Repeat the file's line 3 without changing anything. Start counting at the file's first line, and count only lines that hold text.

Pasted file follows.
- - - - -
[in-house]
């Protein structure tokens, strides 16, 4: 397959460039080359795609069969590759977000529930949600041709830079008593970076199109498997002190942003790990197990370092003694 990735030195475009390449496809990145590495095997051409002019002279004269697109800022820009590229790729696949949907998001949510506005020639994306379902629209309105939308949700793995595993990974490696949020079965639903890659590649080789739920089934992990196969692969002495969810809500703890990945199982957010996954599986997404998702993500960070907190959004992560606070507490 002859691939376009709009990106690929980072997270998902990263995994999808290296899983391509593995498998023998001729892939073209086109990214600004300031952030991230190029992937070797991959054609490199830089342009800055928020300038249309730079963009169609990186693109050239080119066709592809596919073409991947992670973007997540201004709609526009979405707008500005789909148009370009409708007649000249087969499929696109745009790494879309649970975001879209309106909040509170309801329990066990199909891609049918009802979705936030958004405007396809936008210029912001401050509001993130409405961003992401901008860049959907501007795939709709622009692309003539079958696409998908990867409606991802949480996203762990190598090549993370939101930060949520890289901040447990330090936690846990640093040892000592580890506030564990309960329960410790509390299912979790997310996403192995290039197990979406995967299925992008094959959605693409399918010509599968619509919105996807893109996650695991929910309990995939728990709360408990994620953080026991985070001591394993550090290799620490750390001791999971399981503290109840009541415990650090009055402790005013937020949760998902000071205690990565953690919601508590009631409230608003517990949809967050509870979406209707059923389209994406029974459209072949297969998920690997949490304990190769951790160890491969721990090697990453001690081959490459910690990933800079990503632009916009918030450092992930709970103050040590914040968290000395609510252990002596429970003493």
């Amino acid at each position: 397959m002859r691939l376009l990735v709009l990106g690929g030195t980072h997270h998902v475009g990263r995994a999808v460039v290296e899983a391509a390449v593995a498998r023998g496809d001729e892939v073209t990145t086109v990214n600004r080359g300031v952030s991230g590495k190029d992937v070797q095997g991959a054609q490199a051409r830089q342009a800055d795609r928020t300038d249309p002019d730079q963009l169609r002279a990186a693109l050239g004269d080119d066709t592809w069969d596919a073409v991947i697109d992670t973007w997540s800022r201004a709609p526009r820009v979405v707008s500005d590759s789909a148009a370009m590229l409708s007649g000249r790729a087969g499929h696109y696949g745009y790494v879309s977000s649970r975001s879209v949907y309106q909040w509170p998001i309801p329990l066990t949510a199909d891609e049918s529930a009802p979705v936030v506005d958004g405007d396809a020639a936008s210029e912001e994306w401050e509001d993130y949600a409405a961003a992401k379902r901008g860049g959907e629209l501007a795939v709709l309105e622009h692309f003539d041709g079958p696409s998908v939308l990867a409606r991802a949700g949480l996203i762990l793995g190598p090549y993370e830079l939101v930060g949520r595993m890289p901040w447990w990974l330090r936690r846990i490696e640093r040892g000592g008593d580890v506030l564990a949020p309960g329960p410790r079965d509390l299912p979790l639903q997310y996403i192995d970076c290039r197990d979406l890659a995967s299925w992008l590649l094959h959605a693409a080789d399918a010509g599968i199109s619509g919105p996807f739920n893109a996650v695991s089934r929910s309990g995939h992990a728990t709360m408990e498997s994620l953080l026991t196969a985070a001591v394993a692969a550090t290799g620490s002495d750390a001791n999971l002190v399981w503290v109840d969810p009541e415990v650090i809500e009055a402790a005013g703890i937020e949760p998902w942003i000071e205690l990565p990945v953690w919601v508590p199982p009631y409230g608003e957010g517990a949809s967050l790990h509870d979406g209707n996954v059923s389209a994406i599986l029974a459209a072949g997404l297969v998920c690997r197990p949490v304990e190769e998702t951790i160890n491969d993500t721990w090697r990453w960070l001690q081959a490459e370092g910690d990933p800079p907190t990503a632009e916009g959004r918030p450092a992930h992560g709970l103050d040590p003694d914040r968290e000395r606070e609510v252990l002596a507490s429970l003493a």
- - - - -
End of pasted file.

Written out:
């Amino acid at each position: 397959m002859r691939l376009l990735v709009l990106g690929g030195t980072h997270h998902v475009g990263r995994a999808v460039v290296e899983a391509a390449v593995a498998r023998g496809d001729e892939v073209t990145t086109v990214n600004r080359g300031v952030s991230g590495k190029d992937v070797q095997g991959a054609q490199a051409r830089q342009a800055d795609r928020t300038d249309p002019d730079q963009l169609r002279a990186a693109l050239g004269d080119d066709t592809w069969d596919a073409v991947i697109d992670t973007w997540s800022r201004a709609p526009r820009v979405v707008s500005d590759s789909a148009a370009m590229l409708s007649g000249r790729a087969g499929h696109y696949g745009y790494v879309s977000s649970r975001s879209v949907y309106q909040w509170p998001i309801p329990l066990t949510a199909d891609e049918s529930a009802p979705v936030v506005d958004g405007d396809a020639a936008s210029e912001e994306w401050e509001d993130y949600a409405a961003a992401k379902r901008g860049g959907e629209l501007a795939v709709l309105e622009h692309f003539d041709g079958p696409s998908v939308l990867a409606r991802a949700g949480l996203i762990l793995g190598p090549y993370e830079l939101v930060g949520r595993m890289p901040w447990w990974l330090r936690r846990i490696e640093r040892g000592g008593d580890v506030l564990a949020p309960g329960p410790r079965d509390l299912p979790l639903q997310y996403i192995d970076c290039r197990d979406l890659a995967s299925w992008l590649l094959h959605a693409a080789d399918a010509g599968i199109s619509g919105p996807f739920n893109a996650v695991s089934r929910s309990g995939h992990a728990t709360m408990e498997s994620l953080l026991t196969a985070a001591v394993a692969a550090t290799g620490s002495d750390a001791n999971l002190v399981w503290v109840d969810p009541e415990v650090i809500e009055a402790a005013g703890i937020e949760p998902w942003i000071e205690l990565p990945v953690w919601v508590p199982p009631y409230g608003e957010g517990a949809s967050l790990h509870d979406g209707n996954v059923s389209a994406i599986l029974a459209a072949g997404l297969v998920c690997r197990p949490v304990e190769e998702t951790i160890n491969d993500t721990w090697r990453w960070l001690q081959a490459e370092g910690d990933p800079p907190t990503a632009e916009g959004r918030p450092a992930h992560g709970l103050d040590p003694d914040r968290e000395r606070e609510v252990l002596a507490s429970l003493a």